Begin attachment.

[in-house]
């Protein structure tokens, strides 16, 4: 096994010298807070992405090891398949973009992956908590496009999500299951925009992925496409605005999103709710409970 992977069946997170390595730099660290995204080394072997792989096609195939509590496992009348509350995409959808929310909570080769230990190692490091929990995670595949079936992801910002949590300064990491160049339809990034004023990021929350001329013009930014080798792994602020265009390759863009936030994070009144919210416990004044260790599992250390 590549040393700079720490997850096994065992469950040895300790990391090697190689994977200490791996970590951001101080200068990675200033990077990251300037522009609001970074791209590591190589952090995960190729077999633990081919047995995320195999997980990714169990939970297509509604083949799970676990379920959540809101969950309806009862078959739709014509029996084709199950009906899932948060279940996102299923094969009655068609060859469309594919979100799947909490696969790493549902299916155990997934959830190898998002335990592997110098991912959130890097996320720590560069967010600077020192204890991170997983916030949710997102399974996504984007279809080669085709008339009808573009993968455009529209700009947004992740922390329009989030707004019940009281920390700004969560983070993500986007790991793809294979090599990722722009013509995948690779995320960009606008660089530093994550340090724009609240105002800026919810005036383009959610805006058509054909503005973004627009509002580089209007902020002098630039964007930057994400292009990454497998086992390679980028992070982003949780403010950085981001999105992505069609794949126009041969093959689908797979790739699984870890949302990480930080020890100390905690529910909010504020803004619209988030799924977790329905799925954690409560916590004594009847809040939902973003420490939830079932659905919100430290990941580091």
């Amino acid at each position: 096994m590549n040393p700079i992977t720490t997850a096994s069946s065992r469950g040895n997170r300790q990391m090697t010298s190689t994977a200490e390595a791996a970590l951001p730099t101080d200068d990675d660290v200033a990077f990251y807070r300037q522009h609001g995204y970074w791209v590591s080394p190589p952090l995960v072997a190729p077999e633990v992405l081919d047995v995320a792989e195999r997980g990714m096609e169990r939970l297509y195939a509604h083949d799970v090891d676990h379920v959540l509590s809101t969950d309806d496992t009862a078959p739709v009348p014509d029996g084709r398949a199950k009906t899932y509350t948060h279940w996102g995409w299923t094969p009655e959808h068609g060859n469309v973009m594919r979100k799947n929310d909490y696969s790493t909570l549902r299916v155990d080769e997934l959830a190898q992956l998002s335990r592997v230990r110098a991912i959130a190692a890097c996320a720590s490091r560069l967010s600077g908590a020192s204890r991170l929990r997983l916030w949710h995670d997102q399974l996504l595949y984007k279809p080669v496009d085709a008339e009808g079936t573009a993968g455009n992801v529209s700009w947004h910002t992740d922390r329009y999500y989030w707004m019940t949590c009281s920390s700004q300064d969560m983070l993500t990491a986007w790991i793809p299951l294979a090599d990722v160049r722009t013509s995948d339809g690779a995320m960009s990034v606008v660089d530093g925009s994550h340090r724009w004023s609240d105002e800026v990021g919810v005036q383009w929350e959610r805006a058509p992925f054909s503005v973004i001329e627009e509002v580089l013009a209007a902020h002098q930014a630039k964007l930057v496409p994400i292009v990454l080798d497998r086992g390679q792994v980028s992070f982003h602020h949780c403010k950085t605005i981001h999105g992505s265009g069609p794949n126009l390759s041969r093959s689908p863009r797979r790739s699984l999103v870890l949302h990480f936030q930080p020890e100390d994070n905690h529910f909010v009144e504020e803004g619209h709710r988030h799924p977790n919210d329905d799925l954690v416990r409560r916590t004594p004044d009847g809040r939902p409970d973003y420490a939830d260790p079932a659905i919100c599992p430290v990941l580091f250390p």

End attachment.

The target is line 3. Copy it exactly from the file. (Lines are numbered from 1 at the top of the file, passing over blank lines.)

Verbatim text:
């Amino acid at each position: 096994m590549n040393p700079i992977t720490t997850a096994s069946s065992r469950g040895n997170r300790q990391m090697t010298s190689t994977a200490e390595a791996a970590l951001p730099t101080d200068d990675d660290v200033a990077f990251y807070r300037q522009h609001g995204y970074w791209v590591s080394p190589p952090l995960v072997a190729p077999e633990v992405l081919d047995v995320a792989e195999r997980g990714m096609e169990r939970l297509y195939a509604h083949d799970v090891d676990h379920v959540l509590s809101t969950d309806d496992t009862a078959p739709v009348p014509d029996g084709r398949a199950k009906t899932y509350t948060h279940w996102g995409w299923t094969p009655e959808h068609g060859n469309v973009m594919r979100k799947n929310d909490y696969s790493t909570l549902r299916v155990d080769e997934l959830a190898q992956l998002s335990r592997v230990r110098a991912i959130a190692a890097c996320a720590s490091r560069l967010s600077g908590a020192s204890r991170l929990r997983l916030w949710h995670d997102q399974l996504l595949y984007k279809p080669v496009d085709a008339e009808g079936t573009a993968g455009n992801v529209s700009w947004h910002t992740d922390r329009y999500y989030w707004m019940t949590c009281s920390s700004q300064d969560m983070l993500t990491a986007w790991i793809p299951l294979a090599d990722v160049r722009t013509s995948d339809g690779a995320m960009s990034v606008v660089d530093g925009s994550h340090r724009w004023s609240d105002e800026v990021g919810v005036q383009w929350e959610r805006a058509p992925f054909s503005v973004i001329e627009e509002v580089l013009a209007a902020h002098q930014a630039k964007l930057v496409p994400i292009v990454l080798d497998r086992g390679q792994v980028s992070f982003h602020h949780c403010k950085t605005i981001h999105g992505s265009g069609p794949n126009l390759s041969r093959s689908p863009r797979r790739s699984l999103v870890l949302h990480f936030q930080p020890e100390d994070n905690h529910f909010v009144e504020e803004g619209h709710r988030h799924p977790n919210d329905d799925l954690v416990r409560r916590t004594p004044d009847g809040r939902p409970d973003y420490a939830d260790p079932a659905i919100c599992p430290v990941l580091f250390p």